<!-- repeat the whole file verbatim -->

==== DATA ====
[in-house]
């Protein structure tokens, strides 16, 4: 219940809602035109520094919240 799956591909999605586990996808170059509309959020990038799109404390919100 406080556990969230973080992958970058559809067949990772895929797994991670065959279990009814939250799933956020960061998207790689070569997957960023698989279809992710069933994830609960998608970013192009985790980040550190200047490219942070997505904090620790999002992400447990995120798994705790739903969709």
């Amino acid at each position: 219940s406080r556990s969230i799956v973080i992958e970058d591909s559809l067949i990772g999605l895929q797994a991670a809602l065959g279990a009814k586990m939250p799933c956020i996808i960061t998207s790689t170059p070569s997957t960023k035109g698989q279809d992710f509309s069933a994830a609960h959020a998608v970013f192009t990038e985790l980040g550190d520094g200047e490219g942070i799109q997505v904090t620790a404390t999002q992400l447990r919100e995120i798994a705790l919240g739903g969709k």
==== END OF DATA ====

[in-house]
């Protein structure tokens, strides 16, 4: 219940809602035109520094919240 799956591909999605586990996808170059509309959020990038799109404390919100 406080556990969230973080992958970058559809067949990772895929797994991670065959279990009814939250799933956020960061998207790689070569997957960023698989279809992710069933994830609960998608970013192009985790980040550190200047490219942070997505904090620790999002992400447990995120798994705790739903969709």
């Amino acid at each position: 219940s406080r556990s969230i799956v973080i992958e970058d591909s559809l067949i990772g999605l895929q797994a991670a809602l065959g279990a009814k586990m939250p799933c956020i996808i960061t998207s790689t170059p070569s997957t960023k035109g698989q279809d992710f509309s069933a994830a609960h959020a998608v970013f192009t990038e985790l980040g550190d520094g200047e490219g942070i799109q997505v904090t620790a404390t999002q992400l447990r919100e995120i798994a705790l919240g739903g969709k």